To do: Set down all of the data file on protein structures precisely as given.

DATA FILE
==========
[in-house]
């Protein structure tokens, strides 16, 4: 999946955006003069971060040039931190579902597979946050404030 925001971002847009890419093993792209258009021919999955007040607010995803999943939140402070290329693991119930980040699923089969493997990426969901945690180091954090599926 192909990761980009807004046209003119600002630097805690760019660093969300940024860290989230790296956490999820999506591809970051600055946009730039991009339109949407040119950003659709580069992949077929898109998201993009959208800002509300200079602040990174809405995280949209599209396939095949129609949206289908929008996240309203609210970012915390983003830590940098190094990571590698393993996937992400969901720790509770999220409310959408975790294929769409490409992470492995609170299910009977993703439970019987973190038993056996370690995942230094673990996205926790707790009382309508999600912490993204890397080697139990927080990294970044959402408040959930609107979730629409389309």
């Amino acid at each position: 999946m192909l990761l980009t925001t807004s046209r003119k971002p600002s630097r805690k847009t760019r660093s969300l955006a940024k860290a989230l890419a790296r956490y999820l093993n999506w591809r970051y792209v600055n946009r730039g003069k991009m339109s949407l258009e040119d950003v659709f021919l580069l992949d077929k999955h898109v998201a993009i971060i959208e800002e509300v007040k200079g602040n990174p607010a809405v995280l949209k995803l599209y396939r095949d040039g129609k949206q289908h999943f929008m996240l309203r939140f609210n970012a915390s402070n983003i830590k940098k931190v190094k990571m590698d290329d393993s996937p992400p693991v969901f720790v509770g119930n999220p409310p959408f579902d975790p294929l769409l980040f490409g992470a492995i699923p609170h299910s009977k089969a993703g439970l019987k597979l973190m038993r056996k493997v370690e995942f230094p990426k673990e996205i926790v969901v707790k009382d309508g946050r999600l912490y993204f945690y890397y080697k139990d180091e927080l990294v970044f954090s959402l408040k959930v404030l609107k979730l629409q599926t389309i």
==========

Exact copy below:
[in-house]
């Protein structure tokens, strides 16, 4: 999946955006003069971060040039931190579902597979946050404030 925001971002847009890419093993792209258009021919999955007040607010995803999943939140402070290329693991119930980040699923089969493997990426969901945690180091954090599926 192909990761980009807004046209003119600002630097805690760019660093969300940024860290989230790296956490999820999506591809970051600055946009730039991009339109949407040119950003659709580069992949077929898109998201993009959208800002509300200079602040990174809405995280949209599209396939095949129609949206289908929008996240309203609210970012915390983003830590940098190094990571590698393993996937992400969901720790509770999220409310959408975790294929769409490409992470492995609170299910009977993703439970019987973190038993056996370690995942230094673990996205926790707790009382309508999600912490993204890397080697139990927080990294970044959402408040959930609107979730629409389309």
């Amino acid at each position: 999946m192909l990761l980009t925001t807004s046209r003119k971002p600002s630097r805690k847009t760019r660093s969300l955006a940024k860290a989230l890419a790296r956490y999820l093993n999506w591809r970051y792209v600055n946009r730039g003069k991009m339109s949407l258009e040119d950003v659709f021919l580069l992949d077929k999955h898109v998201a993009i971060i959208e800002e509300v007040k200079g602040n990174p607010a809405v995280l949209k995803l599209y396939r095949d040039g129609k949206q289908h999943f929008m996240l309203r939140f609210n970012a915390s402070n983003i830590k940098k931190v190094k990571m590698d290329d393993s996937p992400p693991v969901f720790v509770g119930n999220p409310p959408f579902d975790p294929l769409l980040f490409g992470a492995i699923p609170h299910s009977k089969a993703g439970l019987k597979l973190m038993r056996k493997v370690e995942f230094p990426k673990e996205i926790v969901v707790k009382d309508g946050r999600l912490y993204f945690y890397y080697k139990d180091e927080l990294v970044f954090s959402l408040k959930v404030l609107k979730l629409q599926t389309i």